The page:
Super clean, pretty retro, and with great tape stripes, it’s the Jeep Comanche Pioneer. A fitting example of the first-ever Jeep featured in this series!
Jeep introduced the massively successful XJ Cherokee as a new compact SUV in 1984. That was right around the time all the Detroit manufacturers were debuting their new small truck-based utility vehicles, like the Bronco II and the Blazer/Jimmy. But while other manufacturers used a truck and turned it into an SUV, Jeep went the opposite route: The Cherokee was available a full two years before the debut of its Comanche truck sibling.
Now you Cherokee fans will be preparing to explain in the comments how the XJ was in fact a unibody vehicle and was not body-on-frame like the truck-based SUVs mentioned above. There, I saved you the trouble. The Comanche was both unibody and body-on-frame. The passenger portion at the front retained the Cherokee’s construction, but the bed behind was body-on-frame. Using the more traditional chassis at the rear meant the Comanche was easily adapted to two bed lengths. The long-bed (7′) model was available at the Comanche’s launch, and a six-foot short bed arrived in 1987.
In addition to bed length selection, Comanche was configurable in either rear- or four-wheel drive. There were also four different engines available. The smallest was a Renault turbodiesel inline-four, of just 2.1 liters in displacement. Next up was a 2.5-liter inline-four from AMC, which was used in the AMC Eagle and (later) the Eagle Premier. AMC also borrowed an engine from GM (1986 only), the 2.8-liter V6 straight from the Blazer. Finally, there was the 4.0 inline-six of outstanding repute, contributed by AMC. Transmissions were four- or five-speeds if manual and sourced from Aisin, or three-, four-, or five-speeds in automatic guise, and provided by Chrysler, Aisin, or Peugeot.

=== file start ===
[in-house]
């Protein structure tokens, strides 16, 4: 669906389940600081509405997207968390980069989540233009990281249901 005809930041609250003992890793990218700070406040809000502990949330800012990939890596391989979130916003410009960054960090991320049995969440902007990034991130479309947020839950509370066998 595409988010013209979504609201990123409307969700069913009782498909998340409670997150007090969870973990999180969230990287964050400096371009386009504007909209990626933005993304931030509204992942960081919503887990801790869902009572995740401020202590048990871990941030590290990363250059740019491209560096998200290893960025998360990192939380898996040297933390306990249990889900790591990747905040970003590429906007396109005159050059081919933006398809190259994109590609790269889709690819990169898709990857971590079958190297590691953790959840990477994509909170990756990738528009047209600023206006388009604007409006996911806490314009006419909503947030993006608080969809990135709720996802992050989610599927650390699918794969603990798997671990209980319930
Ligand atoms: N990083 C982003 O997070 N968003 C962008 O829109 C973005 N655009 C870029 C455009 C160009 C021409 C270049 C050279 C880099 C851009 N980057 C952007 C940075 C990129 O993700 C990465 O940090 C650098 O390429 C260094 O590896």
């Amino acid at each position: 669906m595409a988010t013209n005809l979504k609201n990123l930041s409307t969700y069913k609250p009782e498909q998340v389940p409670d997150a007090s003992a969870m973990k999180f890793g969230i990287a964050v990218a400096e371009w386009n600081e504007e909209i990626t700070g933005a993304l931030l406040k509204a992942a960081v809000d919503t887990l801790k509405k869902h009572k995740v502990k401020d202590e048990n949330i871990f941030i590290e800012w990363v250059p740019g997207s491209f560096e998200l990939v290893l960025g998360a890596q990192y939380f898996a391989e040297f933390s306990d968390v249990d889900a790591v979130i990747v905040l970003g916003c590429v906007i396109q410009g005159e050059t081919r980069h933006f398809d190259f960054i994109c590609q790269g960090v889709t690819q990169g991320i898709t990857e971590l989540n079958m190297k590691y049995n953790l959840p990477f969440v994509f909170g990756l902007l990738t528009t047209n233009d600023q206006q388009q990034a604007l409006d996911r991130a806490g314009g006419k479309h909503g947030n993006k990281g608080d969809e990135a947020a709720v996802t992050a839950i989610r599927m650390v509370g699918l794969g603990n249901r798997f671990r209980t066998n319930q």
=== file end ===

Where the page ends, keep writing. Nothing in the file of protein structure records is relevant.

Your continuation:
AMC (and then Chrysler) made small changes to the Comanche over its life, mostly fiddling with trim offerings. Custom, X, and XLS gave way to SporTruck, Chief, Laredo, Eliminator, and today’s Pioneer. Pioneer was considered a step up from the basic SporTruck from 1987 onward and lived underneath the sports-oriented Eliminator, and high luxury Laredo. Pioneer also contributed to a single-year special, the Olympic Edition.
Alas, the Comanche was a slow seller. Sales peaked in 1988 at just 43,718 units and fell off rapidly after. By 1990 Comanche didn’t make it to 10,000 sales, and in 1991 only 5,188 found homes. After less than 1,000 were made in 1992, the model was dropped. Chrysler wasn’t too upset about the Comanche’s death; there was a strict hierarchy to be enforced, and within it, Jeep made only SUVs, while Dodge took care of the trucks.
Today’s Comanche Pioneer is part of the few examples made toward the end of the model’s run. With mixed manual and power equipment, it has functioning AC, an automatic transmission, and the 4.0-liter. With 151,000 miles, it asks $9,900.